On the world of Khorion IX, daemonhunter Mandulis of the Grey Knights is locked in a titanic battle with the daemon prince Ghargatuloth. In a fight that costs him his life, Mandulis manages to banish the foul daemon back to the warp for a thousand years.
A millennium later Justicar Alaric of the Grey Knights leads an elite team of his brothers to put paid to a prophecy which heralds Ghargatuloth’s return.
As expected, Grey Knights is the first novel in this Omnibus, and if you’ve read The Soul Drinker Omnibus, you’ll know that Ben Counter likes to open Space Marine series with a novel named after the Chapter in question. In this case, it is the Grey Knights. For those who are unfamiliar with the Grey Knights, they can be described as the elite of the elite. They are better than your average Space Marine, and they are designed to be the main enemy when it comes to facing Daemons, and the creatures of the Warp.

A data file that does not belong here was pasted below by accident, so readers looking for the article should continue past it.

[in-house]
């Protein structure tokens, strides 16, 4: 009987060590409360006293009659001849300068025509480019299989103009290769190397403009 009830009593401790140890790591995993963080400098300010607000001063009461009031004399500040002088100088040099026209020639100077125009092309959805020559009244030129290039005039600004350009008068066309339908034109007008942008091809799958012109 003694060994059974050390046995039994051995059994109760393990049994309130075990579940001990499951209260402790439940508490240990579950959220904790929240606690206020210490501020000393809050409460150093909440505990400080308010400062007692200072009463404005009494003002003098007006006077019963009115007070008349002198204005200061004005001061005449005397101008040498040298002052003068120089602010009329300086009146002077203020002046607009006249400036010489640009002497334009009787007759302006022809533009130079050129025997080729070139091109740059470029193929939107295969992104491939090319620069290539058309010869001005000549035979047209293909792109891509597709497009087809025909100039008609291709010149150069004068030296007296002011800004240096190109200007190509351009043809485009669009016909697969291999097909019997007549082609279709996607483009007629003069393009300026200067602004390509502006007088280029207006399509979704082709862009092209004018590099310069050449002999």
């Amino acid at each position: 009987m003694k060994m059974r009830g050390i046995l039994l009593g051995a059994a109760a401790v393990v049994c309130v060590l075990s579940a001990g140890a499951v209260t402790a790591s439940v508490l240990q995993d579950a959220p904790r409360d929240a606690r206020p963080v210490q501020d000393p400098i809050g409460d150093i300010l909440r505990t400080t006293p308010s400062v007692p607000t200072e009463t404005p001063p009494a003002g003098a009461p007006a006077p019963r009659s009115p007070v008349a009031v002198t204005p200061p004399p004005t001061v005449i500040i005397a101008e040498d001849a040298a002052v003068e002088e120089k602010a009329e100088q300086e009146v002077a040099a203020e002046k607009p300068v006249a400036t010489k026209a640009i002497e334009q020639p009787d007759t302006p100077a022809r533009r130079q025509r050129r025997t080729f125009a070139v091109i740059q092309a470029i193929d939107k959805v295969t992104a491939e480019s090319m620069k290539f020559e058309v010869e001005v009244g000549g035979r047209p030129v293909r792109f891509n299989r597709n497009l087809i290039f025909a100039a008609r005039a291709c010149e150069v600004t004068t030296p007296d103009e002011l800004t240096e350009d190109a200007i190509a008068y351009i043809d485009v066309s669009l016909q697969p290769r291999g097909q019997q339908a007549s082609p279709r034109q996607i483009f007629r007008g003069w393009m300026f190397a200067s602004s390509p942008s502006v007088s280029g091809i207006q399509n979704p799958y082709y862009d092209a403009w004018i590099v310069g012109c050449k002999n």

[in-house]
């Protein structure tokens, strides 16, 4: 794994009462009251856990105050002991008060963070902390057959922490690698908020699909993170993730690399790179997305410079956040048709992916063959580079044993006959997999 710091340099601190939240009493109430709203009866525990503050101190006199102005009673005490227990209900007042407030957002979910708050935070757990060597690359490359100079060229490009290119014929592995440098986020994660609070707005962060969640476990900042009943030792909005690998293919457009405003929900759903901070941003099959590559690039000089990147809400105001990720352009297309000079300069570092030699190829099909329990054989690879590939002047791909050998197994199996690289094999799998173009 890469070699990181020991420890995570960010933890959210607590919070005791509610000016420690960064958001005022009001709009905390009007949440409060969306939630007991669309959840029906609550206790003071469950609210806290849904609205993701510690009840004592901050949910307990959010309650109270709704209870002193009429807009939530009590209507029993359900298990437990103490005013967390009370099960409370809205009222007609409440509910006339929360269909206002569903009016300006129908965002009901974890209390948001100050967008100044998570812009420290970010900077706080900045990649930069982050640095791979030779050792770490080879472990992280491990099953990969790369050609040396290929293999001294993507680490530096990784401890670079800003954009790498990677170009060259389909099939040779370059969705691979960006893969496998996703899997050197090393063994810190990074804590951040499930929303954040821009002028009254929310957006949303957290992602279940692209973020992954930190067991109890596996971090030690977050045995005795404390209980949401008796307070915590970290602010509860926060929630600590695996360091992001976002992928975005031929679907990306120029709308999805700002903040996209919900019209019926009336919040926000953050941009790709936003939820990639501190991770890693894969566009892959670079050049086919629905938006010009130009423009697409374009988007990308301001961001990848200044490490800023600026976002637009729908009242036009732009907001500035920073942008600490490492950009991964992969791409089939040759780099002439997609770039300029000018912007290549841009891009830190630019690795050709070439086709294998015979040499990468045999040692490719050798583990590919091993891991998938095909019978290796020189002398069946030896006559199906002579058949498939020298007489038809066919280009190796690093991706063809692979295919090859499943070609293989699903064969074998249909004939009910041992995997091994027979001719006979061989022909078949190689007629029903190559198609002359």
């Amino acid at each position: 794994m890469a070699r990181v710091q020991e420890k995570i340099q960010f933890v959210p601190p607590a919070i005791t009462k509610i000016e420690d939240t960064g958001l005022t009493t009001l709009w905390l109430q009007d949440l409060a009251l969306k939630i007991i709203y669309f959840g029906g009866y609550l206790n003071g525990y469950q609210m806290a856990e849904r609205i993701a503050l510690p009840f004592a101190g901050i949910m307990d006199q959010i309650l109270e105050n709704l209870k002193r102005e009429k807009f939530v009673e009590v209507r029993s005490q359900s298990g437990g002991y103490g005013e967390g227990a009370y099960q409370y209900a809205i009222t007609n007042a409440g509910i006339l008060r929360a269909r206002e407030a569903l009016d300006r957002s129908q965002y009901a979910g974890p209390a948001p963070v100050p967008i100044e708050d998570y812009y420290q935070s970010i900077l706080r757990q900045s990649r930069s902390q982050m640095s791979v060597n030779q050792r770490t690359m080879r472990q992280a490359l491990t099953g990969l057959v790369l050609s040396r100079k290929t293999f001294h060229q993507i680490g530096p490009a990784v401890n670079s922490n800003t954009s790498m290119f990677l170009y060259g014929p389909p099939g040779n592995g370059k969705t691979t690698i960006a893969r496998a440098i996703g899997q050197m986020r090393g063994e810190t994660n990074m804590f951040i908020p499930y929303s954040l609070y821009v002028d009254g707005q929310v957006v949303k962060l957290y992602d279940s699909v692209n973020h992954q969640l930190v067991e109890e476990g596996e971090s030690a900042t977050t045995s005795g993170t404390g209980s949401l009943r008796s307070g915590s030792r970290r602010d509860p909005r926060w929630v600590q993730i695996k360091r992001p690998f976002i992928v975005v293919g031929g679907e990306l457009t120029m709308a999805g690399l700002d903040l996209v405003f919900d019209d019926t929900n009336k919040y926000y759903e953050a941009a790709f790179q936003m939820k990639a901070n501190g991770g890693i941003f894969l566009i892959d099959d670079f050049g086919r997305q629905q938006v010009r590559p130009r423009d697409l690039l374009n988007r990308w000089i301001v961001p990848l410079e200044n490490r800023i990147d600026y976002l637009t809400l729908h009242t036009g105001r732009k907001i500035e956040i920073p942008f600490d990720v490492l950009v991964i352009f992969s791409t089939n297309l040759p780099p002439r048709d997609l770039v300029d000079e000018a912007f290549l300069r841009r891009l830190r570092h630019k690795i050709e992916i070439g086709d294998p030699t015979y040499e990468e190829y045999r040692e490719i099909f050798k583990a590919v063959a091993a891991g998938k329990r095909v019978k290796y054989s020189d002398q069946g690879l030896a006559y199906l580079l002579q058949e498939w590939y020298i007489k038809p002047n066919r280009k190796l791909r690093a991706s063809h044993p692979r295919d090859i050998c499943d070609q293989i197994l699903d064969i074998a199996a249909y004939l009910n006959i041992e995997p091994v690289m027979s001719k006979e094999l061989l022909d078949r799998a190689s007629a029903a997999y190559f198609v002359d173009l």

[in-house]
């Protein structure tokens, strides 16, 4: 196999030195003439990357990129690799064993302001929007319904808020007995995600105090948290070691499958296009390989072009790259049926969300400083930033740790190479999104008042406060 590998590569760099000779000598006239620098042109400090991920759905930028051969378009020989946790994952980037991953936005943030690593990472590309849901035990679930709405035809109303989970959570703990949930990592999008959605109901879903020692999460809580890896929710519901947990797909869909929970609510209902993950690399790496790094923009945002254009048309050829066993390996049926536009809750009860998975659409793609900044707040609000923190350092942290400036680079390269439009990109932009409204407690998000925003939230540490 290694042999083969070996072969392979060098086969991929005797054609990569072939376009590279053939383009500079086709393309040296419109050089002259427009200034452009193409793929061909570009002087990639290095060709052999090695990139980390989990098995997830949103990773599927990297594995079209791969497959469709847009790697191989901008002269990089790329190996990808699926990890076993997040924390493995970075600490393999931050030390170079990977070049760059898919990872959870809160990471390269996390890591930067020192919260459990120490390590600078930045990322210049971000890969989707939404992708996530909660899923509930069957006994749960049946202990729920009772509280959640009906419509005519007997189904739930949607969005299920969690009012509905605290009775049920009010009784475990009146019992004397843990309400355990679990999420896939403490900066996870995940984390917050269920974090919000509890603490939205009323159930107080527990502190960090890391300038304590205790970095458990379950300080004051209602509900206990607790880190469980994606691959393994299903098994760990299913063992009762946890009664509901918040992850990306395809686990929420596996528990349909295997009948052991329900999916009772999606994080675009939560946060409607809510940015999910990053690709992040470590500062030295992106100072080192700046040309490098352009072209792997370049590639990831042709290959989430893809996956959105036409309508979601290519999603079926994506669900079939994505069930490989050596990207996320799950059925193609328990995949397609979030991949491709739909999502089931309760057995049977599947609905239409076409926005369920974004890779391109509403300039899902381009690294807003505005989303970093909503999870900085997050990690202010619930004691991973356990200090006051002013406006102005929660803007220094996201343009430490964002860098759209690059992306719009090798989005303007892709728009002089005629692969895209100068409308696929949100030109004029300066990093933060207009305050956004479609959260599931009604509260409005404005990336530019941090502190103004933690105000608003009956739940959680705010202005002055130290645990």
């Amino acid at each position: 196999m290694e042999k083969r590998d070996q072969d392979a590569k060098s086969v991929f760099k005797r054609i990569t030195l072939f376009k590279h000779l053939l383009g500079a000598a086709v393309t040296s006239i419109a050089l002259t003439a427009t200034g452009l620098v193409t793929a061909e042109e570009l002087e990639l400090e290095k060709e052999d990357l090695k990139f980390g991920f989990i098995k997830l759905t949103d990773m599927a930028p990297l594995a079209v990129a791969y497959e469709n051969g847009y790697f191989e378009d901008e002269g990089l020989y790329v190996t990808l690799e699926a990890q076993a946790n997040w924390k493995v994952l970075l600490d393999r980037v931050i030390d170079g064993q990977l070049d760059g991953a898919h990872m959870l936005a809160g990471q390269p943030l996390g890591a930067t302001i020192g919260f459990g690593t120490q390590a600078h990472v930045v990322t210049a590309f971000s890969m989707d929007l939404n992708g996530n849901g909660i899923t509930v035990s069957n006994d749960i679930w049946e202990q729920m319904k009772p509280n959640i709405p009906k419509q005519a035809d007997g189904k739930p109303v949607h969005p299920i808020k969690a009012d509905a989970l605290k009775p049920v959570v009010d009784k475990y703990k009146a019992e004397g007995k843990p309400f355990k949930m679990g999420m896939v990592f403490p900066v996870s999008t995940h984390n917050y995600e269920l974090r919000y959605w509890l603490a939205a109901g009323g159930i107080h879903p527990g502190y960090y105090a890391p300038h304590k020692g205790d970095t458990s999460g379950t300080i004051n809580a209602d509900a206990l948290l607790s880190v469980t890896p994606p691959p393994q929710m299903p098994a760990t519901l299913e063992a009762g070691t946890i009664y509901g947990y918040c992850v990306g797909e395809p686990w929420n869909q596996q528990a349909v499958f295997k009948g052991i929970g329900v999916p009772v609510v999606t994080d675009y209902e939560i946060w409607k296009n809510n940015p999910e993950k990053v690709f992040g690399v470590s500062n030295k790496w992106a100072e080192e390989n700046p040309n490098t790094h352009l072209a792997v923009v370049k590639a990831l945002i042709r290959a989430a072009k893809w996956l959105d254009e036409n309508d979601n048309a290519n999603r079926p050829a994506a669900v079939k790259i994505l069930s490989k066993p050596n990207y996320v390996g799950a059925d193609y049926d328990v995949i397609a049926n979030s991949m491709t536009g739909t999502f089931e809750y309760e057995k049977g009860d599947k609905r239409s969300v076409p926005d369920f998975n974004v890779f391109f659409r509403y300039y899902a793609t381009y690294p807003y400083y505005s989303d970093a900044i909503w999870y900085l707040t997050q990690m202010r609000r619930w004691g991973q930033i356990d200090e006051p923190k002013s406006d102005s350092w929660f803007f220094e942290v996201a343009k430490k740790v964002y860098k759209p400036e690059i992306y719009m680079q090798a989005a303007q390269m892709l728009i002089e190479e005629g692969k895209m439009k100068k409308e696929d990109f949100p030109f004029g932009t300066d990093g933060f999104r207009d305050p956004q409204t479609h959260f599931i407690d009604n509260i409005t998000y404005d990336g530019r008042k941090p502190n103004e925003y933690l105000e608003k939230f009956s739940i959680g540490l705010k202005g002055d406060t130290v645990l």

So, you kind of know which faction the enemy will belong to before you’ve even brought the book. There’s no Orks, Necrons or Dark Eldar for that matter within the pages of Grey Knights, it’s just Daemon after Daemon after Daemon. But don’t let that worry you, as Ben Counter manages to make each battle seem entertaining, awesome and different. There’s some many fast paced, well-written fight scenes in this novel, and each of them will have you turning the pages to find out what happens next.
The plot of Grey Knights is pretty interesting, and fits in nicely as a standalone and as a series opener. There isn’t any foreshadowing, and neither is there major plot holes, which is a good thing.
However, the characters are where the story starts to drop a bit. The Grey Knights themselves are all pretty much interchangeable, with no unique personality, and neither will any of their names stick in your head long after you’ve read the novel apart from Alaric himself, and that’s only because he’s the main character in books two and three. There’s also a problem in the fact that the Grey Knights are all pretty much one-dimensional characters. The other, non Grey Knights are fine, it’s just that the Grey Knights in particular remind me all to well of the Ultramarines. They’re just too bland for my liking. They’ve got no stand-out personality, nothing that makes them particularly different as a character, and this is what I hope that Aaron Dembski-Bowden can improve upon in his upcoming Grey Knights novel, The Emperor’s Gift, coming out in June (ish).